- Carbon storage –Cover just 0.1% of the planet’s surface but store up to 10x more carbon per hectare than terrestrial forests. This means that conserving and restoring mangroves is essential to fighting climate change, the warming of the global climate fuelled by increased carbon emissions, that is already having disastrous effects on communities worldwide.
- Materials – In addition to consuming fish and shellfish from the mangroves, communities have historically used mangrove wood and other extracts for both building and medicinal purposes. Their potential as a source for novel biological materials, such as antibacterial compounds and pest-resistance genes, remains largely undiscovered.
- Sustainable development – Intact and healthy mangrove forests have an potential for sustainable revenue-generating initiatives including ecotourism, sport fishing, and other recreational activities.
About Ramsar Convention:
- The Convention on Wetlands is the intergovernmental treaty that provides the framework for the conservation and wise use of wetlands and their resources.
- The Convention was adopted in the Iranian city of Ramsar in 1971 and came into force in 1975. Since then, almost 90% of UN member states have acceded to become “Contracting Parties”.
- Aim: International mangrove cooperation mechanism aims for technical exchanges, collaborative research, education and training, and pilot projects on conservation and restoration, to protect mangrove biodiversity and coastal blue carbon ecosystems, enhance mangrove ecosystem services and resilience to climate change.
- The Convention uses a broad definition of wetlands. It includes all lakes and rivers, underground aquifers, swamps and marshes, wet grasslands, peatlands, oases, estuaries, deltas and tidal flats, mangroves and other coastal areas, coral reefs, and all human-made sites such as fish ponds, rice paddies, reservoirs and salt pans.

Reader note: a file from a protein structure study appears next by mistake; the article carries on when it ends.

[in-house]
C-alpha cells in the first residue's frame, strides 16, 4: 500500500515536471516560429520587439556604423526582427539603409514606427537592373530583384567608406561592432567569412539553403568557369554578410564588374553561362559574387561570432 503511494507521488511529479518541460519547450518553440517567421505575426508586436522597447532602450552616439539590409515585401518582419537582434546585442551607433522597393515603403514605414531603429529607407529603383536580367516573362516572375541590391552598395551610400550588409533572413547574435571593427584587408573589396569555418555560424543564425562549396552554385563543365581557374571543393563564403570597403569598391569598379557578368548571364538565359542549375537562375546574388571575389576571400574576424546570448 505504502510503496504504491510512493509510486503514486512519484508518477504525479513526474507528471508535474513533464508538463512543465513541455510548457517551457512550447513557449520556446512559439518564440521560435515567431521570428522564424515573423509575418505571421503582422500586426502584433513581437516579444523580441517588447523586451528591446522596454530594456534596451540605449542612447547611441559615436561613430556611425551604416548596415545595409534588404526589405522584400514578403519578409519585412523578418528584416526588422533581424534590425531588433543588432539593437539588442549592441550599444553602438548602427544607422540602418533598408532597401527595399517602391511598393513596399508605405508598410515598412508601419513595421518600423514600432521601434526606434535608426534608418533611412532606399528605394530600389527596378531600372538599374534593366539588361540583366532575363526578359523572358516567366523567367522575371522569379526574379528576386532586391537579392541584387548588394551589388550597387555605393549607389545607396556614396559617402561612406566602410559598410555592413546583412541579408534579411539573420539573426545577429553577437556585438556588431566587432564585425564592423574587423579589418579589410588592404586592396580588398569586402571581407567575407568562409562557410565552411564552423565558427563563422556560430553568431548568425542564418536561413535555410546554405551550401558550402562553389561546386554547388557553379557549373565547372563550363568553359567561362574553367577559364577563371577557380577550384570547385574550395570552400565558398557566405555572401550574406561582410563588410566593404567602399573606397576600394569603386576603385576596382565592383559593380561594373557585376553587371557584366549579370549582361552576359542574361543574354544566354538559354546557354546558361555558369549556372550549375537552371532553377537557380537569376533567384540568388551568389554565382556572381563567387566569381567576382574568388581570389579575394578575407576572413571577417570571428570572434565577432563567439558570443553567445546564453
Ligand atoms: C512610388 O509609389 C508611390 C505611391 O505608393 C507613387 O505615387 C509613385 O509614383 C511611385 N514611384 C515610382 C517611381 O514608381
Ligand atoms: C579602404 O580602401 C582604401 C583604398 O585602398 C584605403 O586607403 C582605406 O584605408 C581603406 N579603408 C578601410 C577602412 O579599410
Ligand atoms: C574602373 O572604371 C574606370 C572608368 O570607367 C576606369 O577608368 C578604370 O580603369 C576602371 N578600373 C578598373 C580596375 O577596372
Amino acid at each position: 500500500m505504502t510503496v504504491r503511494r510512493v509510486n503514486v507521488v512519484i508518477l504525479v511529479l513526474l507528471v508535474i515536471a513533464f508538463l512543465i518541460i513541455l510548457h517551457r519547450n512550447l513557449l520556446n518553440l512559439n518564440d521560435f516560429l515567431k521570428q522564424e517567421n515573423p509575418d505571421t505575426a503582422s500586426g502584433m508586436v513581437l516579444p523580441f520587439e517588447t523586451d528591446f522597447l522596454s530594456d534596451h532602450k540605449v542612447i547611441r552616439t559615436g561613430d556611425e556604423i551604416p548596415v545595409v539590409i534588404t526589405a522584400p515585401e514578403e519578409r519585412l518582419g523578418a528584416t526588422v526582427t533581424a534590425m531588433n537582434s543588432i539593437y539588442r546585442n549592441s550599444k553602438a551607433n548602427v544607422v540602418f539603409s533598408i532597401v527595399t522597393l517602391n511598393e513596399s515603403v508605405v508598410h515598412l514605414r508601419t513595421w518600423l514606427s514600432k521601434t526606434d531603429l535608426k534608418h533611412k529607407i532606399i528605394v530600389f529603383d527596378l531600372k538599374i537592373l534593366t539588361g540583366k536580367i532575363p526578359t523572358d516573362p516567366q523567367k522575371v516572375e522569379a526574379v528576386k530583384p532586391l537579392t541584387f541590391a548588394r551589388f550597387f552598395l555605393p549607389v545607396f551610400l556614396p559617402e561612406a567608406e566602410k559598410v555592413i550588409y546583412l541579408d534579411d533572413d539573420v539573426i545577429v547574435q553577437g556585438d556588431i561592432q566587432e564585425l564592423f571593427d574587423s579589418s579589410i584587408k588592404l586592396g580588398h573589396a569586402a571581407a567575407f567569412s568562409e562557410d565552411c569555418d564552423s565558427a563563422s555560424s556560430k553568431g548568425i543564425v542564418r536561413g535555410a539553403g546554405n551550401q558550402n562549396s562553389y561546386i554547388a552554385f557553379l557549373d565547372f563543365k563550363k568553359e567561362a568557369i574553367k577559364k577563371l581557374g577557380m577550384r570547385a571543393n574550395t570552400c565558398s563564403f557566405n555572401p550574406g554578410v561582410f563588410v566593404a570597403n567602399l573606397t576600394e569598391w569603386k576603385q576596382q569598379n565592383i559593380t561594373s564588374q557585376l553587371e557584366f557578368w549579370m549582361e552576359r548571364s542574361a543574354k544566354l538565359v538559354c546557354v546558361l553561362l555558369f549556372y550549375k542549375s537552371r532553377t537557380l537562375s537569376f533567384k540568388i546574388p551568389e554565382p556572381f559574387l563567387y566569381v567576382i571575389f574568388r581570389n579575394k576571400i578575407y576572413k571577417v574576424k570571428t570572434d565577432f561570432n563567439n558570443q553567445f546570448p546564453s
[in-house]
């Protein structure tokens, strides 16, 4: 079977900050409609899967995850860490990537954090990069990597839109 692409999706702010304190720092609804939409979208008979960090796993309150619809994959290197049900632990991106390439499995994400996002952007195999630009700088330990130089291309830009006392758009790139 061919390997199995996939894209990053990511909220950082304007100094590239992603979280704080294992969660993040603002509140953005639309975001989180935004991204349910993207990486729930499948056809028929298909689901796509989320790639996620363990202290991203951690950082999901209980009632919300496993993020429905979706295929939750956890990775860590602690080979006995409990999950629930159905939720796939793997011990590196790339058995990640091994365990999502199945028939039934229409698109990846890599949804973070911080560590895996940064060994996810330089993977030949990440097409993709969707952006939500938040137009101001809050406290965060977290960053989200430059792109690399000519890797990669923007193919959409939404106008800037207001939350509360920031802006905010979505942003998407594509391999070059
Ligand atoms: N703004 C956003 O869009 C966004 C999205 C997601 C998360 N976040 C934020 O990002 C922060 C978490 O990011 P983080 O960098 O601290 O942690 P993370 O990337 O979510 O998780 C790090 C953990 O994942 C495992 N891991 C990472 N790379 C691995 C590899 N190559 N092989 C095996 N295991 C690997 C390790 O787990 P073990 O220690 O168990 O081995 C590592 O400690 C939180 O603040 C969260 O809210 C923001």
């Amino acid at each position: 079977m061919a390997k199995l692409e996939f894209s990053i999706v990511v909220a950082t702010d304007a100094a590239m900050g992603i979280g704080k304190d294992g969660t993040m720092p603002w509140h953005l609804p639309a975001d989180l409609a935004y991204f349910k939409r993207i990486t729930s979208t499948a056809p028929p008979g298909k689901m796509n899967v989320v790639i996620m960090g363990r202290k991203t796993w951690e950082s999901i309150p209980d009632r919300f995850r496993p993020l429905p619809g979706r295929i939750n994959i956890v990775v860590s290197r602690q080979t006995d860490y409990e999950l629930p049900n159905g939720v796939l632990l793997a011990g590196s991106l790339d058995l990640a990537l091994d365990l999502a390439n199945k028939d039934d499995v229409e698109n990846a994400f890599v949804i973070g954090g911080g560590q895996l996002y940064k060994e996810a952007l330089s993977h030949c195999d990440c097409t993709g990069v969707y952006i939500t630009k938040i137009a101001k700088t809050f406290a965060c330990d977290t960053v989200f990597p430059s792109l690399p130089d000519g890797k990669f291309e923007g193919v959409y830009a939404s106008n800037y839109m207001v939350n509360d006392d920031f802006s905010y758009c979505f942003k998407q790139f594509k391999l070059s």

- A Ramsar site is a wetland of international importance under the Ramsar Convention
- Criteria: One of the nine criteria must be fulfilled to be the Ramsar Site.
- Criterion 1: If it contains a representative, rare, or unique example of a natural or near-natural wetland type found within the appropriate biogeographic region.
- Criterion 2: If it supports vulnerable, endangered, or critically endangered species or threatened ecological communities
- Criterion 3: If it supports populations of plant and/or animal species important for maintaining the biological diversity of a particular biogeographic region.
- Criterion 4: If it supports plant and/or animal species at a critical stage in their life cycles, or provides refuge during adverse conditions.
- Criterion 5: If it regularly supports 20,000 or more waterbirds.
- Criterion 6: If it regularly supports 1% of the individuals in a population of one species or subspecies of waterbird.
- Criterion 7: If it supports a significant proportion of indigenous fish subspecies, species or families, life-history stages, species interactions and/or populations that are representative of wetland benefits and/or values and thereby contributes to global biological diversity.
- Criterion 8: If it is an important source of food for fishes, spawning ground, nursery and/or migration path on which fish stocks, either within the wetland or elsewhere, depend.
- Criterion 9: If it regularly supports 1% of the individuals in a population of one species or subspecies of wetland-dependent non avian animal species.
MUST READ New Ramsar sites
Source: Down To Earth
Previous Year Questions
Q.1) Consider the following statements: (2019)
- Under Ramsar Convention, it is mandatory on the part of the Government of India to protect and conserve all the wetlands in the territory of India.
- The Wetlands (Conservation and Management) Rules, 2010 were framed by the Government of India based on the recommendations of Ramsar Convention.
- The Wetlands (Conservation and Management) Rules, 2010 also encompass the drainage area or catchment regions of the wetlands as determined by the authority.
Which of the statements given above is/are correct?
- 1 and 2 only
- 2 and 3 only
- 3 only
- 1, 2 and 3